Frederick William Herschel mostly known as William Herschel was a German astronomer and composer of music. He migrated to Great Britain in 1757 when was nineteen. William Herschel was known for many scientific achievements such as constructing the first large telescope in 1774. He spent many years surveying the sky and stars.
In addition to that, he was the one who discovered Uranus, which brought him fame overnight. As a result, he was asked to produce new telescopes that would help the astronomers and scientists at the time to discover and explore more about the universe.
Let’s dig a bit deeper and reveal some other significant achievements of William Herschel that are relatively less known to the world.
Early Life and Musical Activities
Herschel was born to Issak Herschel and Anna lise Moritzen in the Electorate of Hanover in Germany, then part of the Holy Roman Empire. His mother belonged to German Lutheran ancestry. Herschel’s forefathers arrived from Pima, in Saxony.
For a while, theories were floating around that his forefathers were Protestants who were questioned by Hamel since the surname Herschel already existed in the same area a century earlier.
In addition to that, Herschel’s father was an oboist in the Hanover Military Band. The year 1775 saw the Hanoverian Guards regiment, including Wilhelm and his brother Jakob who were performing as oboists were told to move to England.
At the time, it was King George II under whom the crowns of Great Britain and Hanover were united. As France was being threatened by an attack, the regiment was recalled to defend Hanover. Upon being defeated at the Battle of Hastenback, Isaak sent his two sons to seek refuge in England in late 1757.
This was a time when Jakob had received his dismissal from the Hanoverian Guards while Wilhelm was accused of desertion. Herschel was `19 at the time and a quick student of the English language. Apart from playing the oboe, he also played the violin and harpsichord and then the organ later on. His musical career includes 24 symphonies along with some church music.
In 1761, Herschel moved to Sunderland when Charles Avison hired him for performing in his Newcastle orchestra as first violin and soloist. He performed in the orchestra for one season.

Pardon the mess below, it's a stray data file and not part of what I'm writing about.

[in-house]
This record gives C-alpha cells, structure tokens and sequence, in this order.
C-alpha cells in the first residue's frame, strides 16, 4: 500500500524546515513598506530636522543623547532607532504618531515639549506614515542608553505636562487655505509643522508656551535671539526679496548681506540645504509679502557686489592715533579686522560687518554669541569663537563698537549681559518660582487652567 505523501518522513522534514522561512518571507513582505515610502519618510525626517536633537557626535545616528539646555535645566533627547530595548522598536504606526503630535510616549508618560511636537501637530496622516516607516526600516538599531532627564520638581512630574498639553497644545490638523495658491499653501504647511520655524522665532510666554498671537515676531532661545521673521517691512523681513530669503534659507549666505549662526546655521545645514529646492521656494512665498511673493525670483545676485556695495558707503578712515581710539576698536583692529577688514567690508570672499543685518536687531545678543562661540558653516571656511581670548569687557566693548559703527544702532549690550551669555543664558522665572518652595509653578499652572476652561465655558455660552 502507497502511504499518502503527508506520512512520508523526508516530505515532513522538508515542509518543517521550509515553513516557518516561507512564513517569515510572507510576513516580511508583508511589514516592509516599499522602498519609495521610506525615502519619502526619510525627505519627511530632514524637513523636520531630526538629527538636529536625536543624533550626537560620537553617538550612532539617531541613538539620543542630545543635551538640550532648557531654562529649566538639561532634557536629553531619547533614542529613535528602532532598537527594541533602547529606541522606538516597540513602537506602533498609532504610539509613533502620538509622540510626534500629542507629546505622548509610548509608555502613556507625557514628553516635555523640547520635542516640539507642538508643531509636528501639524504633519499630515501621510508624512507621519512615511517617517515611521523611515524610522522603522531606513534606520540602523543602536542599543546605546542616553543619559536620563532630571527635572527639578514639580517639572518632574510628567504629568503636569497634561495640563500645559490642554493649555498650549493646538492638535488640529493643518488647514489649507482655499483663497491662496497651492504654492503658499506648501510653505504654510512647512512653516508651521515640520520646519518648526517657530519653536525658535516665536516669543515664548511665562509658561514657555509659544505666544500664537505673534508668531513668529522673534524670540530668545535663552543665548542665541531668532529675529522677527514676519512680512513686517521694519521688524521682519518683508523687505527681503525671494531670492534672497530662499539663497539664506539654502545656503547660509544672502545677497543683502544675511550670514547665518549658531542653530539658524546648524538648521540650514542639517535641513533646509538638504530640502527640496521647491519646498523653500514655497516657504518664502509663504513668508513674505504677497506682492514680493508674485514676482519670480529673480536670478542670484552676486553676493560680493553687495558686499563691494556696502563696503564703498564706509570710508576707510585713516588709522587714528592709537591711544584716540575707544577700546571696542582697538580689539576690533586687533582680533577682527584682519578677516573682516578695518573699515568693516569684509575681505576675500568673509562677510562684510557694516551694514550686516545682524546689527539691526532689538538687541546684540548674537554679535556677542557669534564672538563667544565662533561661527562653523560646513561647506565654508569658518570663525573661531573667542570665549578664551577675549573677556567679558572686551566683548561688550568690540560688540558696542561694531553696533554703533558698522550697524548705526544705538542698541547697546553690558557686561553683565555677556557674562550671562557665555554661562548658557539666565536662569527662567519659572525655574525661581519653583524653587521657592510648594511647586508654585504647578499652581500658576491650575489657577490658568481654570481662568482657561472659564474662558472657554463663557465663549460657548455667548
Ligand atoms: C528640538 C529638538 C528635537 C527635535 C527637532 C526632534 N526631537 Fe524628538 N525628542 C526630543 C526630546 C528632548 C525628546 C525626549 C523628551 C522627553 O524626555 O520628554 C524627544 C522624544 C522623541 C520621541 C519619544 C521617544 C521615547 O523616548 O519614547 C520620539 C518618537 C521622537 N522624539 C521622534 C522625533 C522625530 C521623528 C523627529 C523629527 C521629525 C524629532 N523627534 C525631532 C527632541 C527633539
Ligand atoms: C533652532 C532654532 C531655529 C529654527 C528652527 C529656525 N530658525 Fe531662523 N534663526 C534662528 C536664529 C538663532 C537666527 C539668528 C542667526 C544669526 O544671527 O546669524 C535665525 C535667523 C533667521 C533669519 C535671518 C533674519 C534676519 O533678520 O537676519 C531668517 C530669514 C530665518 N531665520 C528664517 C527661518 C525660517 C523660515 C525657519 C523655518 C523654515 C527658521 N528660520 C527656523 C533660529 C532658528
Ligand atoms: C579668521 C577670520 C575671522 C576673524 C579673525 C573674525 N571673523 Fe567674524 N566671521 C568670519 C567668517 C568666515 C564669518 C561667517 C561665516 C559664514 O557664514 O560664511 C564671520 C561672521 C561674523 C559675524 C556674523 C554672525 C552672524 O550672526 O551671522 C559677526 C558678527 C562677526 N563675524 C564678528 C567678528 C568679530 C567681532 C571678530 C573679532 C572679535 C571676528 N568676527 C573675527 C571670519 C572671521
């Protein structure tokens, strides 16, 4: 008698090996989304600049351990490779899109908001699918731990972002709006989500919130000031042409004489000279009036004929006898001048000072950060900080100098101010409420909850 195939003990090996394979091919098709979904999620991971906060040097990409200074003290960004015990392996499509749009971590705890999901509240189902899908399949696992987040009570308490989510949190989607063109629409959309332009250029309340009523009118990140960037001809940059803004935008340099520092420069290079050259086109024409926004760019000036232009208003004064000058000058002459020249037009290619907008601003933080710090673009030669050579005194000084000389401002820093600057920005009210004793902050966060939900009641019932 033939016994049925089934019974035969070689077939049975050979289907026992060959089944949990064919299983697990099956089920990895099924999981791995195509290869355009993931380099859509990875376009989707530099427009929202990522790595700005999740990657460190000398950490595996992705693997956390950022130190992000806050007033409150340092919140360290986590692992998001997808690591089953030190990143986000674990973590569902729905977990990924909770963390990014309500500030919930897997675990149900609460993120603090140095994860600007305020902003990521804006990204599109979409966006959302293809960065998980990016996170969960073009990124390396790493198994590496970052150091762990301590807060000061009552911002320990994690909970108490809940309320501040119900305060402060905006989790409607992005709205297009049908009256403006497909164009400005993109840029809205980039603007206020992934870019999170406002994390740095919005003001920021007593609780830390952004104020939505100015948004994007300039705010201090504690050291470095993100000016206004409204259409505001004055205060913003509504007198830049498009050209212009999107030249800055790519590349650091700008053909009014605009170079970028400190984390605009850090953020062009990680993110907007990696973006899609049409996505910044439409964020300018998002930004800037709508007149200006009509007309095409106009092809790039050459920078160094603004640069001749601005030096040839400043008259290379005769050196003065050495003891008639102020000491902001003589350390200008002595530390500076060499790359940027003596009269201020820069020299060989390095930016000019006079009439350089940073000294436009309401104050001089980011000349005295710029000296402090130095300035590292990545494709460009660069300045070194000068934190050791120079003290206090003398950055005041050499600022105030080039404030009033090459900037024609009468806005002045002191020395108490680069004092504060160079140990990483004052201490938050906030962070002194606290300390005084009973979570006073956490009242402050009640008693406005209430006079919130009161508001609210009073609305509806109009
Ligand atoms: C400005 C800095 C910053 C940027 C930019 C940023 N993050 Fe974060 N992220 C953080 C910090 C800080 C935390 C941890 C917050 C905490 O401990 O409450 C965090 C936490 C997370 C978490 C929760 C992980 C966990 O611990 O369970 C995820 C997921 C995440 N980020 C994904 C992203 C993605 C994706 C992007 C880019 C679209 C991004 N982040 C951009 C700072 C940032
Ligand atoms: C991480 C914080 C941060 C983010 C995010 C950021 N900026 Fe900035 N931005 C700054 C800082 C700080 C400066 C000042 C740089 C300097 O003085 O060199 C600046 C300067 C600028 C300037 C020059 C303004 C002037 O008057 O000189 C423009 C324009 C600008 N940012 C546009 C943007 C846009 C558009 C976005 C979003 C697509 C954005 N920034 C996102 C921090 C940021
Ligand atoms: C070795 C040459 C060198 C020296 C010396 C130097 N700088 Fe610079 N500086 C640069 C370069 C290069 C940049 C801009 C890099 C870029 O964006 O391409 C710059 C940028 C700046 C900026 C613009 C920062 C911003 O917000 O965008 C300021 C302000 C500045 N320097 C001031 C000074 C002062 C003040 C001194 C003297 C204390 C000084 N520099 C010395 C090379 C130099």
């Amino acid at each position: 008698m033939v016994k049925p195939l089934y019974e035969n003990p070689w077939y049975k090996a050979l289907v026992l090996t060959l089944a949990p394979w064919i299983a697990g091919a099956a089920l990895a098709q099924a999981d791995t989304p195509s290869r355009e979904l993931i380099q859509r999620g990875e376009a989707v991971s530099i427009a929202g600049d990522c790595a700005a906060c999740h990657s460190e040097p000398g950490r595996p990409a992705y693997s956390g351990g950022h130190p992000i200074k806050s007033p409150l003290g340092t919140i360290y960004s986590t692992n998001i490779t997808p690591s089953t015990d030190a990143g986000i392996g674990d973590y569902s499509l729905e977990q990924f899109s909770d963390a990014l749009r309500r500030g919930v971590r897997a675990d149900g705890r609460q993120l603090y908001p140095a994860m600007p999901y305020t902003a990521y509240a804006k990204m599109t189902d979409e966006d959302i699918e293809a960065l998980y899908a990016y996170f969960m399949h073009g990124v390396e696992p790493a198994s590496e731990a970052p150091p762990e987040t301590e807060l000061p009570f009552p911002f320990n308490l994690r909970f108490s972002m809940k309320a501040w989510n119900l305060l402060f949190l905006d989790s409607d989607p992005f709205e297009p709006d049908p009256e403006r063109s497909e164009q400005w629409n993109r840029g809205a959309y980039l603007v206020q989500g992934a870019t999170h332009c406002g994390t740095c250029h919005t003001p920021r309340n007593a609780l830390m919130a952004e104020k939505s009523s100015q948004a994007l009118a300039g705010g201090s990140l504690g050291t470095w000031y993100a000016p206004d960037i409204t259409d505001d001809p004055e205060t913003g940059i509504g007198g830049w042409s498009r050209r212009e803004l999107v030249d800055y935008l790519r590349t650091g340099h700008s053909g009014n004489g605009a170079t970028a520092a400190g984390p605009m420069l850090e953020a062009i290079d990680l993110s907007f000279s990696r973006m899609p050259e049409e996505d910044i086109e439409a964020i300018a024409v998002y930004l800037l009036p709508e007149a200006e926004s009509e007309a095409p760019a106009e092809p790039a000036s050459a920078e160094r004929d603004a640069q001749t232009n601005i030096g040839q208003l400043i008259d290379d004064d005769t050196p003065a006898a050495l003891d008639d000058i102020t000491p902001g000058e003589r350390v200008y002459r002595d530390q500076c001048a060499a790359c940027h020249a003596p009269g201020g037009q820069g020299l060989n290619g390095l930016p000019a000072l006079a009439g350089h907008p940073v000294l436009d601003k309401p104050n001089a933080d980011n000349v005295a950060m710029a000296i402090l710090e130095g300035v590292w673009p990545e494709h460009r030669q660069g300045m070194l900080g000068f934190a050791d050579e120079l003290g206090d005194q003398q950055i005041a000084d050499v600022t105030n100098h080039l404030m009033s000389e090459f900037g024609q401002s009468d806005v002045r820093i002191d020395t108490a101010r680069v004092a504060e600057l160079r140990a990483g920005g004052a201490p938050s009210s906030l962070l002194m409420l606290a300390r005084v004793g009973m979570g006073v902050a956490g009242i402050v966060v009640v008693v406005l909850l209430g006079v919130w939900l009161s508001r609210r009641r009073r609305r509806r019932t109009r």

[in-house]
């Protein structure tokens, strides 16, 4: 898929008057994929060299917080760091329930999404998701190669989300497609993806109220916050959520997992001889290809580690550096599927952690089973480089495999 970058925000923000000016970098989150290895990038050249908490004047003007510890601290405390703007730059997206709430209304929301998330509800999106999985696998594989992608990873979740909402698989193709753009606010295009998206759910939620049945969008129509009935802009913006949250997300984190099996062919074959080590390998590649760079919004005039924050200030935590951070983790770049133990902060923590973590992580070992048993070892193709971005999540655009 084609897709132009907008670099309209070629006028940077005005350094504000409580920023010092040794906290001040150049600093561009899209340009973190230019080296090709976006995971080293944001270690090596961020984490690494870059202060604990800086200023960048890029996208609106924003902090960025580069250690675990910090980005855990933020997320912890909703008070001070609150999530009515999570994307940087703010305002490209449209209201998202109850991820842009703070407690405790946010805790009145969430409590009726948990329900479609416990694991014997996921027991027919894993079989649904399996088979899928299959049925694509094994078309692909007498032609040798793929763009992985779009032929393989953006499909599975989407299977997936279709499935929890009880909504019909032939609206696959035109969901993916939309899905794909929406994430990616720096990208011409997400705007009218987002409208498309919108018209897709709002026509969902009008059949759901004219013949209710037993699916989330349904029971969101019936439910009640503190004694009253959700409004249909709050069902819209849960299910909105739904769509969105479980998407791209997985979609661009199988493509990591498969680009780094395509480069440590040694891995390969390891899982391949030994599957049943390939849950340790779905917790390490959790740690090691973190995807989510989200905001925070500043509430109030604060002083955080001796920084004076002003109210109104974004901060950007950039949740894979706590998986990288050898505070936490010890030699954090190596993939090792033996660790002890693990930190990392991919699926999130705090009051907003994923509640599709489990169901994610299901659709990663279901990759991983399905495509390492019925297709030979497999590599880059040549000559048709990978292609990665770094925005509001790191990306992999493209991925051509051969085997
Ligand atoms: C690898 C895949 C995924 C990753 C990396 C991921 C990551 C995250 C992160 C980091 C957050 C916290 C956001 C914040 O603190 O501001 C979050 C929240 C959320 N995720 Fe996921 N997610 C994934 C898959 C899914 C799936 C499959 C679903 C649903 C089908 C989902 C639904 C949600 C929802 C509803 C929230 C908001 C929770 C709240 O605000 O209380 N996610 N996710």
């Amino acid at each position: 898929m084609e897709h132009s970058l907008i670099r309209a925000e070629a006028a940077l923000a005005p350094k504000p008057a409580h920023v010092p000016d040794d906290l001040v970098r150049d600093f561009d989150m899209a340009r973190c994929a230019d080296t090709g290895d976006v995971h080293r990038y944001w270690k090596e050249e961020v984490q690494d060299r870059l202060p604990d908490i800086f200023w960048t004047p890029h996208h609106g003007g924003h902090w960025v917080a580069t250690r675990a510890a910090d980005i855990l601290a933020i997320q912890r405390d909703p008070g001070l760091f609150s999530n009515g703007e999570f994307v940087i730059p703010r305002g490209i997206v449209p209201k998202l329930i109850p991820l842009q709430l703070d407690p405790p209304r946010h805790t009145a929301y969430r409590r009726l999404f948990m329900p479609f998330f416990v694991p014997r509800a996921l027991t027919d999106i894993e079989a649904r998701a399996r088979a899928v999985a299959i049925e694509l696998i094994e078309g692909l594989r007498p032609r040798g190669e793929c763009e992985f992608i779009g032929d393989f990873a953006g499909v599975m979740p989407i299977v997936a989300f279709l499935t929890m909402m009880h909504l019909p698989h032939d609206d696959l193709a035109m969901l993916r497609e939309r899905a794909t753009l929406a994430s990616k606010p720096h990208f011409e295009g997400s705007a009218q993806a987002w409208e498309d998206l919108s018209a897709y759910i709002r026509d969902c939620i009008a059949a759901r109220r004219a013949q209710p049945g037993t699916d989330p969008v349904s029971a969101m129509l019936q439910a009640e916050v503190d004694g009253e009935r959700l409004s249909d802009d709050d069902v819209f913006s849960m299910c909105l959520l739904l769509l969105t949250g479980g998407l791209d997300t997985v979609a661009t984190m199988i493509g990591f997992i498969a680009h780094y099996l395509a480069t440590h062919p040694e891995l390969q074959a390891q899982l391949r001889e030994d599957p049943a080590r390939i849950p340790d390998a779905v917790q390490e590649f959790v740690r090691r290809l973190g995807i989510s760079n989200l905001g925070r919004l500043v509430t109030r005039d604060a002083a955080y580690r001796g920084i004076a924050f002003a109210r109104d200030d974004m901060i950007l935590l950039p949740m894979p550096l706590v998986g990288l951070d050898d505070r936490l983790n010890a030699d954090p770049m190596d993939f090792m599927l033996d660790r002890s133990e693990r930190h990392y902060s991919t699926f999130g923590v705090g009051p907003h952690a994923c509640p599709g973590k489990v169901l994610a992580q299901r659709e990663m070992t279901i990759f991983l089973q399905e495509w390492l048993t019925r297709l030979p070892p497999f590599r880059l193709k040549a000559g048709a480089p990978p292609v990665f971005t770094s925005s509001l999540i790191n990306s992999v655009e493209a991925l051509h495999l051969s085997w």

As Herschel mastered his musical skills, he became the organist of the Octagon Chapel, Bath, and performed at his first concert in 1767. His sister Caroline also joined him later on in 1772 while living with William. A few years later, he was made the director of the Bath orchestra while his sister appeared as a soprano soloist often.
Although Herschel spent his early days creating music and performing but he soon found interest in Astronomy as well. He was known as someone who was social and professional when it came to serious discoveries and achievements in life.
Herschel was well-aware of the eighteenth-century “philosophical Gentleman” or philomaths and even got along well with the local and practical tastes. His curiosity and interest in music led him to astronomy.
While he was engaged in music, he consulted Robert Smith’s book of Harmonics and then later took up “A Compleat System of Opticks” of the same author. The book described and was based on the construction of telescopes.
Additionally, he also read James Ferguson and William Emerson who were known to be one of the most prominent names in the world of astronomy. Soon, Herschel found himself being trained by a local mirror-builder and gathered his own tool while polishing his skills.
As a result, he began building his own reflecting telescopes. Herschel spent 16 hours a day both grinding and polishing the speculum metal primary mirrors. And since his brother Alexander was a skilled mechanical craftsperson, Herschel often sought help from him.